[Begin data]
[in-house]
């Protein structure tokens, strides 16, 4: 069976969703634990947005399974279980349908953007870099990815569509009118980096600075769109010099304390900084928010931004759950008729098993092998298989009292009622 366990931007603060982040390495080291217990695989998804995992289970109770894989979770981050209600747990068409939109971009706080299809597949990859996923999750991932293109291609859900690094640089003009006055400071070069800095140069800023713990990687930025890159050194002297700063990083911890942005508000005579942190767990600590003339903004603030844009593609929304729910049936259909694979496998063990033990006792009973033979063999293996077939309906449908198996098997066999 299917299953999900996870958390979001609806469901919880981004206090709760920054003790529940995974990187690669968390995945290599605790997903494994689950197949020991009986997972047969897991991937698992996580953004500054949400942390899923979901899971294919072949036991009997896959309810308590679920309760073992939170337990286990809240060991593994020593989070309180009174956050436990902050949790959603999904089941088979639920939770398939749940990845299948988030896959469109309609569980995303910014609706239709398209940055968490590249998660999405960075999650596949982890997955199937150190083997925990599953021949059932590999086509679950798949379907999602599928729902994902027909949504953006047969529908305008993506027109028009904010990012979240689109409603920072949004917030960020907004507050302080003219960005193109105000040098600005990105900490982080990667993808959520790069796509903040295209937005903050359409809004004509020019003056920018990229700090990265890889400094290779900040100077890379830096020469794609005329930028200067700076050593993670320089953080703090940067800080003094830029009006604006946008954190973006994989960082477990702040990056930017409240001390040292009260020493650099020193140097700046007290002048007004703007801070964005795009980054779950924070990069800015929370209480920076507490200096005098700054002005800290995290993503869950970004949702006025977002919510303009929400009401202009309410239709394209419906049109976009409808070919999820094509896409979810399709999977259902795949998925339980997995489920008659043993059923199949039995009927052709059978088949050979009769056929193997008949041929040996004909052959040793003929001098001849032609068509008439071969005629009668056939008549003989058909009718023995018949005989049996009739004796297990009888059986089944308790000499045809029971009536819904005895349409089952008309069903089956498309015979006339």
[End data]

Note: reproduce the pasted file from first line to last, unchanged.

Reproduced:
[in-house]
């Protein structure tokens, strides 16, 4: 069976969703634990947005399974279980349908953007870099990815569509009118980096600075769109010099304390900084928010931004759950008729098993092998298989009292009622 366990931007603060982040390495080291217990695989998804995992289970109770894989979770981050209600747990068409939109971009706080299809597949990859996923999750991932293109291609859900690094640089003009006055400071070069800095140069800023713990990687930025890159050194002297700063990083911890942005508000005579942190767990600590003339903004603030844009593609929304729910049936259909694979496998063990033990006792009973033979063999293996077939309906449908198996098997066999 299917299953999900996870958390979001609806469901919880981004206090709760920054003790529940995974990187690669968390995945290599605790997903494994689950197949020991009986997972047969897991991937698992996580953004500054949400942390899923979901899971294919072949036991009997896959309810308590679920309760073992939170337990286990809240060991593994020593989070309180009174956050436990902050949790959603999904089941088979639920939770398939749940990845299948988030896959469109309609569980995303910014609706239709398209940055968490590249998660999405960075999650596949982890997955199937150190083997925990599953021949059932590999086509679950798949379907999602599928729902994902027909949504953006047969529908305008993506027109028009904010990012979240689109409603920072949004917030960020907004507050302080003219960005193109105000040098600005990105900490982080990667993808959520790069796509903040295209937005903050359409809004004509020019003056920018990229700090990265890889400094290779900040100077890379830096020469794609005329930028200067700076050593993670320089953080703090940067800080003094830029009006604006946008954190973006994989960082477990702040990056930017409240001390040292009260020493650099020193140097700046007290002048007004703007801070964005795009980054779950924070990069800015929370209480920076507490200096005098700054002005800290995290993503869950970004949702006025977002919510303009929400009401202009309410239709394209419906049109976009409808070919999820094509896409979810399709999977259902795949998925339980997995489920008659043993059923199949039995009927052709059978088949050979009769056929193997008949041929040996004909052959040793003929001098001849032609068509008439071969005629009668056939008549003989058909009718023995018949005989049996009739004796297990009888059986089944308790000499045809029971009536819904005895349409089952008309069903089956498309015979006339």